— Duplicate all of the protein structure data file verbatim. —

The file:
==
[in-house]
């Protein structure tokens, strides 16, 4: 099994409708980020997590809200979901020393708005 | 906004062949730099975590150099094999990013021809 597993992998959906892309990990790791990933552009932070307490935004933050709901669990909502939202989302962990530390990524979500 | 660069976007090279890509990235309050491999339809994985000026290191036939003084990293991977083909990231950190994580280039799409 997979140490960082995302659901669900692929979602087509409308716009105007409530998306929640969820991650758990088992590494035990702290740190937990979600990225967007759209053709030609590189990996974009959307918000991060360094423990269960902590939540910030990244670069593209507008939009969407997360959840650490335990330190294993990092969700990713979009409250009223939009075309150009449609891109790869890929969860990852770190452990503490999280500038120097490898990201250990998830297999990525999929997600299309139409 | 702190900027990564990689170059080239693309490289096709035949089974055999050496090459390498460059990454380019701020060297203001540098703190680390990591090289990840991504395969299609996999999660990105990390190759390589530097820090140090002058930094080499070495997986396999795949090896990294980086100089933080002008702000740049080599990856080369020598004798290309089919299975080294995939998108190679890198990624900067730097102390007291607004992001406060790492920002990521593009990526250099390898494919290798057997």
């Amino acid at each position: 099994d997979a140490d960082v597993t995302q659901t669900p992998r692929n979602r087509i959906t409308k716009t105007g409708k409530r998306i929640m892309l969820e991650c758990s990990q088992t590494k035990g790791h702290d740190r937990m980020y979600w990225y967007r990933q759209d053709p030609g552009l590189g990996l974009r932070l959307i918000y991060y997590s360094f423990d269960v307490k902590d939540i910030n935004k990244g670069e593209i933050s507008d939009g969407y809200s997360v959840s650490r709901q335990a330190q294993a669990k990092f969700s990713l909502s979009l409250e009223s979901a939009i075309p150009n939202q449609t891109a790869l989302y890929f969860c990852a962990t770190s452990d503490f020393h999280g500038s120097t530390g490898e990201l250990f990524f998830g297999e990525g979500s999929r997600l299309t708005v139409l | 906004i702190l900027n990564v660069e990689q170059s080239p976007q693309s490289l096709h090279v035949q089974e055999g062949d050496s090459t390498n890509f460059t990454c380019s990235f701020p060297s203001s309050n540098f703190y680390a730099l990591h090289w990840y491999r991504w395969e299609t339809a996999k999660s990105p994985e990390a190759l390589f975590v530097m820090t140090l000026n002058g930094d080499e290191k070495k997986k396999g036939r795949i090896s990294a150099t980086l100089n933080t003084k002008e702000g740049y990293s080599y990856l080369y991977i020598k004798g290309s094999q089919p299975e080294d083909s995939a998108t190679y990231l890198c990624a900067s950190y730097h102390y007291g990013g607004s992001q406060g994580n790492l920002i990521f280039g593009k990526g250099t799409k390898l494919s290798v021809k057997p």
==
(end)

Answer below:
[in-house]
């Protein structure tokens, strides 16, 4: 099994409708980020997590809200979901020393708005 | 906004062949730099975590150099094999990013021809 597993992998959906892309990990790791990933552009932070307490935004933050709901669990909502939202989302962990530390990524979500 | 660069976007090279890509990235309050491999339809994985000026290191036939003084990293991977083909990231950190994580280039799409 997979140490960082995302659901669900692929979602087509409308716009105007409530998306929640969820991650758990088992590494035990702290740190937990979600990225967007759209053709030609590189990996974009959307918000991060360094423990269960902590939540910030990244670069593209507008939009969407997360959840650490335990330190294993990092969700990713979009409250009223939009075309150009449609891109790869890929969860990852770190452990503490999280500038120097490898990201250990998830297999990525999929997600299309139409 | 702190900027990564990689170059080239693309490289096709035949089974055999050496090459390498460059990454380019701020060297203001540098703190680390990591090289990840991504395969299609996999999660990105990390190759390589530097820090140090002058930094080499070495997986396999795949090896990294980086100089933080002008702000740049080599990856080369020598004798290309089919299975080294995939998108190679890198990624900067730097102390007291607004992001406060790492920002990521593009990526250099390898494919290798057997």
């Amino acid at each position: 099994d997979a140490d960082v597993t995302q659901t669900p992998r692929n979602r087509i959906t409308k716009t105007g409708k409530r998306i929640m892309l969820e991650c758990s990990q088992t590494k035990g790791h702290d740190r937990m980020y979600w990225y967007r990933q759209d053709p030609g552009l590189g990996l974009r932070l959307i918000y991060y997590s360094f423990d269960v307490k902590d939540i910030n935004k990244g670069e593209i933050s507008d939009g969407y809200s997360v959840s650490r709901q335990a330190q294993a669990k990092f969700s990713l909502s979009l409250e009223s979901a939009i075309p150009n939202q449609t891109a790869l989302y890929f969860c990852a962990t770190s452990d503490f020393h999280g500038s120097t530390g490898e990201l250990f990524f998830g297999e990525g979500s999929r997600l299309t708005v139409l | 906004i702190l900027n990564v660069e990689q170059s080239p976007q693309s490289l096709h090279v035949q089974e055999g062949d050496s090459t390498n890509f460059t990454c380019s990235f701020p060297s203001s309050n540098f703190y680390a730099l990591h090289w990840y491999r991504w395969e299609t339809a996999k999660s990105p994985e990390a190759l390589f975590v530097m820090t140090l000026n002058g930094d080499e290191k070495k997986k396999g036939r795949i090896s990294a150099t980086l100089n933080t003084k002008e702000g740049y990293s080599y990856l080369y991977i020598k004798g290309s094999q089919p299975e080294d083909s995939a998108t190679y990231l890198c990624a900067s950190y730097h102390y007291g990013g607004s992001q406060g994580n790492l920002i990521f280039g593009k990526g250099t799409k390898l494919s290798v021809k057997p």